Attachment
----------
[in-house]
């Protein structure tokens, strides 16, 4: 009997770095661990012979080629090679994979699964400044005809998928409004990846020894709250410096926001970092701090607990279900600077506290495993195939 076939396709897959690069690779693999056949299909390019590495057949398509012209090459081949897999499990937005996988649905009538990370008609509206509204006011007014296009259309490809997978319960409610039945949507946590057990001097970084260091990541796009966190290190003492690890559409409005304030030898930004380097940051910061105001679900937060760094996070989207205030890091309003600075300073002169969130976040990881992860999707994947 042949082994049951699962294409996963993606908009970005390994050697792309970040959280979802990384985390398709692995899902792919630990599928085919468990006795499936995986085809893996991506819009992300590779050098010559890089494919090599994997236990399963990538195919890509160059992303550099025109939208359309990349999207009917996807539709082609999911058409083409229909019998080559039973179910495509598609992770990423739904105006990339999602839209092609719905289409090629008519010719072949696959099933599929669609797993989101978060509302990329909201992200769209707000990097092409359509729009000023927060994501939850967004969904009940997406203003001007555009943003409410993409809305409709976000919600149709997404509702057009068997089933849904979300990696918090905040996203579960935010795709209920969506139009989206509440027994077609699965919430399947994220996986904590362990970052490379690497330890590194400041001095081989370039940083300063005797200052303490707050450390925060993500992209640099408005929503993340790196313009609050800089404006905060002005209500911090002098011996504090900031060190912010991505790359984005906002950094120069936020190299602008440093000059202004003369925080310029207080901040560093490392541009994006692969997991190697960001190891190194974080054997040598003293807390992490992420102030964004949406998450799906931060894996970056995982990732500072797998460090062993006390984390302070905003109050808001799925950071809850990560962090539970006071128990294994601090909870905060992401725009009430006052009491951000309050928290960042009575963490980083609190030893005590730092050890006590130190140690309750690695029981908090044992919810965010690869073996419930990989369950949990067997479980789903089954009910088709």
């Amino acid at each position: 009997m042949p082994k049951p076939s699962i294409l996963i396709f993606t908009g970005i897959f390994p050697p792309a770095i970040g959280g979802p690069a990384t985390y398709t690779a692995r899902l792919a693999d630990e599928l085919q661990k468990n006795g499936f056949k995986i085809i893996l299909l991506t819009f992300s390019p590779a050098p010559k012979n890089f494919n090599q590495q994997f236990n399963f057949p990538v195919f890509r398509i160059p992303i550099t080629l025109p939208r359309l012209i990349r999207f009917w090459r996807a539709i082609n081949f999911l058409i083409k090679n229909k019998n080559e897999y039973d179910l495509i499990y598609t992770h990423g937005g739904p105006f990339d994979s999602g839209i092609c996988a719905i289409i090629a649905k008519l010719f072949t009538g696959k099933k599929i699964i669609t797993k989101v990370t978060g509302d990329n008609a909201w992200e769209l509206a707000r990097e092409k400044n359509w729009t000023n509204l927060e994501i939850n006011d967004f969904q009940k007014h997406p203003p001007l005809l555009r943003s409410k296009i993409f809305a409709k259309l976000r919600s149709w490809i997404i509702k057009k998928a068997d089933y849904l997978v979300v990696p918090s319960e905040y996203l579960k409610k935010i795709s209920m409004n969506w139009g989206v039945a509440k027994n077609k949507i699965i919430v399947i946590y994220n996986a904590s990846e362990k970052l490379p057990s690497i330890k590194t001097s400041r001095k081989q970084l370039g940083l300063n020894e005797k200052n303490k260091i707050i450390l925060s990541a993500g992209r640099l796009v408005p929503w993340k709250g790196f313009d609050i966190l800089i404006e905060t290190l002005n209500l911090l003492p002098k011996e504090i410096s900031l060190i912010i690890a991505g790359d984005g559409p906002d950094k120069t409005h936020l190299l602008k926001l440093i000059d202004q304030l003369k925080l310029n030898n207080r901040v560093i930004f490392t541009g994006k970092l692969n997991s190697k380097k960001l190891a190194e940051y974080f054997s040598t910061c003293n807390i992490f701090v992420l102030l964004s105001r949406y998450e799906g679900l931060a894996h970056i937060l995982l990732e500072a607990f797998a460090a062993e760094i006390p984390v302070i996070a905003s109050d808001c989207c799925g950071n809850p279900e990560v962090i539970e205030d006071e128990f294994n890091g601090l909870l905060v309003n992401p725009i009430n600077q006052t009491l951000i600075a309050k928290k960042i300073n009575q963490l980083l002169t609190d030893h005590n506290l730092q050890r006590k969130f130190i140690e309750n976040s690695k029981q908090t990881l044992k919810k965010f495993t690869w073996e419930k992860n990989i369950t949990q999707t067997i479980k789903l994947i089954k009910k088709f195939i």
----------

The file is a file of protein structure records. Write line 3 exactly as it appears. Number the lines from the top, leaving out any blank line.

């Amino acid at each position: 009997m042949p082994k049951p076939s699962i294409l996963i396709f993606t908009g970005i897959f390994p050697p792309a770095i970040g959280g979802p690069a990384t985390y398709t690779a692995r899902l792919a693999d630990e599928l085919q661990k468990n006795g499936f056949k995986i085809i893996l299909l991506t819009f992300s390019p590779a050098p010559k012979n890089f494919n090599q590495q994997f236990n399963f057949p990538v195919f890509r398509i160059p992303i550099t080629l025109p939208r359309l012209i990349r999207f009917w090459r996807a539709i082609n081949f999911l058409i083409k090679n229909k019998n080559e897999y039973d179910l495509i499990y598609t992770h990423g937005g739904p105006f990339d994979s999602g839209i092609c996988a719905i289409i090629a649905k008519l010719f072949t009538g696959k099933k599929i699964i669609t797993k989101v990370t978060g509302d990329n008609a909201w992200e769209l509206a707000r990097e092409k400044n359509w729009t000023n509204l927060e994501i939850n006011d967004f969904q009940k007014h997406p203003p001007l005809l555009r943003s409410k296009i993409f809305a409709k259309l976000r919600s149709w490809i997404i509702k057009k998928a068997d089933y849904l997978v979300v990696p918090s319960e905040y996203l579960k409610k935010i795709s209920m409004n969506w139009g989206v039945a509440k027994n077609k949507i699965i919430v399947i946590y994220n996986a904590s990846e362990k970052l490379p057990s690497i330890k590194t001097s400041r001095k081989q970084l370039g940083l300063n020894e005797k200052n303490k260091i707050i450390l925060s990541a993500g992209r640099l796009v408005p929503w993340k709250g790196f313009d609050i966190l800089i404006e905060t290190l002005n209500l911090l003492p002098k011996e504090i410096s900031l060190i912010i690890a991505g790359d984005g559409p906002d950094k120069t409005h936020l190299l602008k926001l440093i000059d202004q304030l003369k925080l310029n030898n207080r901040v560093i930004f490392t541009g994006k970092l692969n997991s190697k380097k960001l190891a190194e940051y974080f054997s040598t910061c003293n807390i992490f701090v992420l102030l964004s105001r949406y998450e799906g679900l931060a894996h970056i937060l995982l990732e500072a607990f797998a460090a062993e760094i006390p984390v302070i996070a905003s109050d808001c989207c799925g950071n809850p279900e990560v962090i539970e205030d006071e128990f294994n890091g601090l909870l905060v309003n992401p725009i009430n600077q006052t009491l951000i600075a309050k928290k960042i300073n009575q963490l980083l002169t609190d030893h005590n506290l730092q050890r006590k969130f130190i140690e309750n976040s690695k029981q908090t990881l044992k919810k965010f495993t690869w073996e419930k992860n990989i369950t949990q999707t067997i479980k789903l994947i089954k009910k088709f195939i």